What’s “Normal” (anxiety) Anyway?

It is normal to be a little anxious about a first pregnancy: the sensations are new, it might bring up normal concerns about what will your parenting look like, and overall, it is a novel experience that you don’t have anything to compare it with as a reference. What is normal in a pregnancy after loss (PAL)? Certainly, the hallmark of a pregnancy after loss is anxiety so there is normalcy in that emotion within the context. Is there such a thing in a PAL of too much anxiety?

This is a common question that I’m asked by potential clients: “I’m pregnant after a loss and I feel anxious. But I’m told that is normal. Should I set up an appointment with you?” My answer most typically is yes, so that we can get a sense of how anxious is anxious and so that I can identify with her the point where her anxiety is no longer normal within the scope of a PAL. A frustration that I have is that many physicians will react to PAL in one of two ways:

  1. It’s normal to feel anxious, and then won’t follow up to see if there are indicators outside of what is expected, or
  2. Discounting the anxiety as something that they do not have the time to manage, thus making it seem like the feelings are abnormal. This is not to say that all physicians fall into the above camps, as others get it and are able to see when normal anxiety has spiked.

This gets us back to the basic question of what does normal anxiety look like during a pregnancy after a loss? The majority of women will feel anxious, and these feelings tend to focus on the anxiety of “will this pregnancy work?” For those that had first trimester losses, this mostly subsides after the point of loss from the previous pregnancy and once the first trimester concludes. For women that experienced second trimester losses, anxiety tends to peak the same week of the loss from the previous pregnancy. Then, there tends to be a dip, and potentially a spike again as delivery approaches. For women that experienced a third trimester loss, anxiety tends to linger during the entire pregnancy. For all of these groups of people, anxiety is a norm and an expected feeling based upon the context of a previous loss.

What is then considered to be outside of the realm of expected anxiety? When you are pregnant, and anxiety begins to impact your everyday functioning, it is now outside of normal. Perhaps this means that you are avoiding places and people. This in and of itself might be fine within the context of protecting yourself from anxiety, but if it means that you are spending a lot of time thinking about how to avoid situations or not following through on responsibilities, there is a problem. Heightened anxiety might also look like the inability to fall or stay asleep (and lack of sleep only exacerbates anxiety); implementing rituals or repetitive behaviors as a way to ward off anxious feelings (to varying degrees of success); continuing to experience peak anxiety after your loss week has passed (though often times, this is because of knowing support from others in the loss community and learning that loss can happen at anytime in many different ways); and losing relationships as a function of others not being able to manage or cope with your anxiety.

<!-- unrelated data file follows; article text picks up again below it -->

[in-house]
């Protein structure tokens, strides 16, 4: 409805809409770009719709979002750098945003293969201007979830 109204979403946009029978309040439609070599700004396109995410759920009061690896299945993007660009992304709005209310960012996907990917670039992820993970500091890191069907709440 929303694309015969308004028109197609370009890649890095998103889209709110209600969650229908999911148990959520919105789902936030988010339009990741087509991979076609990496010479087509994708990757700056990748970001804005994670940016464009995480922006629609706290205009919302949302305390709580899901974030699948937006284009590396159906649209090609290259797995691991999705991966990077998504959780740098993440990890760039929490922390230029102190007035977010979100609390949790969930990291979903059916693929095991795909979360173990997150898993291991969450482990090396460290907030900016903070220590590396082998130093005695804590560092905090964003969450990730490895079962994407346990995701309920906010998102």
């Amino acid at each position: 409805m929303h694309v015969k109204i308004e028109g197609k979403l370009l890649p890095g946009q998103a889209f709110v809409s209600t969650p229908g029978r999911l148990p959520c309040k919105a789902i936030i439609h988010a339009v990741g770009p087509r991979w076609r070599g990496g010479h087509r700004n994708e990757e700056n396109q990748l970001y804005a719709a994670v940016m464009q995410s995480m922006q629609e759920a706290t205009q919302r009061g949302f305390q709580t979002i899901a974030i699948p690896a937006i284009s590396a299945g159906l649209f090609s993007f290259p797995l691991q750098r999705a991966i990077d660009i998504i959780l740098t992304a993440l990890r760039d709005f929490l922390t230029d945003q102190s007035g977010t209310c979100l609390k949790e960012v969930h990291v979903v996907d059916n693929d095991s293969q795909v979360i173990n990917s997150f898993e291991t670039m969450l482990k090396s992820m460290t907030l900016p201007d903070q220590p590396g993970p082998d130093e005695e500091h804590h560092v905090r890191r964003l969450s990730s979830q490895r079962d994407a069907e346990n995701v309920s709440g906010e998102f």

One of the double-edged swords of a pregnancy after loss is the feeling of control or lack of it. People who have experienced pregnancy losses tend to over-analyze their previous pregnancy for hints as to why the loss has occurred and will then try to do the opposite. For example, many women believe that the drinks they had before realizing they were pregnant or the exercise they did contributed, if not directly caused, their loss. There are obvious changes in behavior that might occur during a subsequent pregnancy. One of the difficult realizations is that rarely are these types of attributions actually causal of the loss. The anxiety of not doing a certain behavior or over-analyzing the behavior when it is done (for example, exercise) can be anxiety-provoking in and of itself. Feeling like you are controlling an aspect of the pregnancy can temporarily relieve the anxious feelings, but can also be a cue for when there is too much anxiety if the feelings aren’t assuaged for long.

As it has been shared before, there are lots of ways to help manage anxiety during a pregnancy after loss. Distraction, exercise, mindfulness activities, journaling, talking are but some of the strategies. If it feels like your anxiety is not manageable, it makes sense to seek out an evaluation from a qualified and licensed mental health professional.

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About the Author:

Dr. Julie Bindeman
Dr. Julie Bindeman is a reproductive psychologist and co-director of Integrative Therapy of Greater Washington outside of the Nation's Capital. No stranger to loss, Dr. Bindeman is the mother of 6 children--three of which she can cuddle in her arms while three live in her heart. She contributes regularly to Reconceiving Loss, writes professionally, and is an ardent advocate for Women's Rights.

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